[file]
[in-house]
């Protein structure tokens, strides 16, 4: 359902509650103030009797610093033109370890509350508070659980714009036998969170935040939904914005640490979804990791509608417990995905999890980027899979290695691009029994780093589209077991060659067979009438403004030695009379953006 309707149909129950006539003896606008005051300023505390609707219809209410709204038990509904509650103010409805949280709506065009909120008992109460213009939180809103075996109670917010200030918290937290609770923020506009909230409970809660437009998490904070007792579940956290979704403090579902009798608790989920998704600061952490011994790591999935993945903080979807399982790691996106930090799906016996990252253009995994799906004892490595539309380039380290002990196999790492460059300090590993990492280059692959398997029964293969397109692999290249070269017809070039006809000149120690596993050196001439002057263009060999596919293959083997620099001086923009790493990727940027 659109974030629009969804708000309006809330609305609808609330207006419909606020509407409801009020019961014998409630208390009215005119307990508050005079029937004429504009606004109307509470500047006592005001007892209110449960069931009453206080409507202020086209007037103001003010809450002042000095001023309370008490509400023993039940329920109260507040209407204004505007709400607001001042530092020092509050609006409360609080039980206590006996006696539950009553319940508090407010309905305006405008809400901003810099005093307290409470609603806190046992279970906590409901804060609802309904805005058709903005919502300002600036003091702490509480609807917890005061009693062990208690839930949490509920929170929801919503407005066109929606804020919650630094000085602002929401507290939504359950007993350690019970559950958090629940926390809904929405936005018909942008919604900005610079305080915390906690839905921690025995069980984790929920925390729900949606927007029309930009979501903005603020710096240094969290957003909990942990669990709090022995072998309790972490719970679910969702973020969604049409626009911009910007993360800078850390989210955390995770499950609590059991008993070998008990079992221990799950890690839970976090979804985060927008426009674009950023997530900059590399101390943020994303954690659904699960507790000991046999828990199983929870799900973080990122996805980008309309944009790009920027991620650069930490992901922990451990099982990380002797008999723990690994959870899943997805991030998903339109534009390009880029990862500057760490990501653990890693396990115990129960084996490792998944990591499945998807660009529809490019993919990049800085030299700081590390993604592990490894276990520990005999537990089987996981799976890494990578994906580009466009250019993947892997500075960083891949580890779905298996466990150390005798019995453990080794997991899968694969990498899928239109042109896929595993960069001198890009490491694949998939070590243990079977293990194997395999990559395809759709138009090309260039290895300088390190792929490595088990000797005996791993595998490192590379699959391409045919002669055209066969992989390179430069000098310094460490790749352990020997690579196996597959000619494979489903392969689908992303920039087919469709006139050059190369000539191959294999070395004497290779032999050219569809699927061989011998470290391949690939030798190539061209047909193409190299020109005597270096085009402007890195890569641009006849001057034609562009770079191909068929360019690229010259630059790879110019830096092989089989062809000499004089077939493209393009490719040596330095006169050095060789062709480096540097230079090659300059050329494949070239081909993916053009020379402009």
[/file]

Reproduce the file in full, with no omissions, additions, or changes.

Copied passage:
[in-house]
């Protein structure tokens, strides 16, 4: 359902509650103030009797610093033109370890509350508070659980714009036998969170935040939904914005640490979804990791509608417990995905999890980027899979290695691009029994780093589209077991060659067979009438403004030695009379953006 309707149909129950006539003896606008005051300023505390609707219809209410709204038990509904509650103010409805949280709506065009909120008992109460213009939180809103075996109670917010200030918290937290609770923020506009909230409970809660437009998490904070007792579940956290979704403090579902009798608790989920998704600061952490011994790591999935993945903080979807399982790691996106930090799906016996990252253009995994799906004892490595539309380039380290002990196999790492460059300090590993990492280059692959398997029964293969397109692999290249070269017809070039006809000149120690596993050196001439002057263009060999596919293959083997620099001086923009790493990727940027 659109974030629009969804708000309006809330609305609808609330207006419909606020509407409801009020019961014998409630208390009215005119307990508050005079029937004429504009606004109307509470500047006592005001007892209110449960069931009453206080409507202020086209007037103001003010809450002042000095001023309370008490509400023993039940329920109260507040209407204004505007709400607001001042530092020092509050609006409360609080039980206590006996006696539950009553319940508090407010309905305006405008809400901003810099005093307290409470609603806190046992279970906590409901804060609802309904805005058709903005919502300002600036003091702490509480609807917890005061009693062990208690839930949490509920929170929801919503407005066109929606804020919650630094000085602002929401507290939504359950007993350690019970559950958090629940926390809904929405936005018909942008919604900005610079305080915390906690839905921690025995069980984790929920925390729900949606927007029309930009979501903005603020710096240094969290957003909990942990669990709090022995072998309790972490719970679910969702973020969604049409626009911009910007993360800078850390989210955390995770499950609590059991008993070998008990079992221990799950890690839970976090979804985060927008426009674009950023997530900059590399101390943020994303954690659904699960507790000991046999828990199983929870799900973080990122996805980008309309944009790009920027991620650069930490992901922990451990099982990380002797008999723990690994959870899943997805991030998903339109534009390009880029990862500057760490990501653990890693396990115990129960084996490792998944990591499945998807660009529809490019993919990049800085030299700081590390993604592990490894276990520990005999537990089987996981799976890494990578994906580009466009250019993947892997500075960083891949580890779905298996466990150390005798019995453990080794997991899968694969990498899928239109042109896929595993960069001198890009490491694949998939070590243990079977293990194997395999990559395809759709138009090309260039290895300088390190792929490595088990000797005996791993595998490192590379699959391409045919002669055209066969992989390179430069000098310094460490790749352990020997690579196996597959000619494979489903392969689908992303920039087919469709006139050059190369000539191959294999070395004497290779032999050219569809699927061989011998470290391949690939030798190539061209047909193409190299020109005597270096085009402007890195890569641009006849001057034609562009770079191909068929360019690229010259630059790879110019830096092989089989062809000499004089077939493209393009490719040596330095006169050095060789062709480096540097230079090659300059050329494949070239081909993916053009020379402009």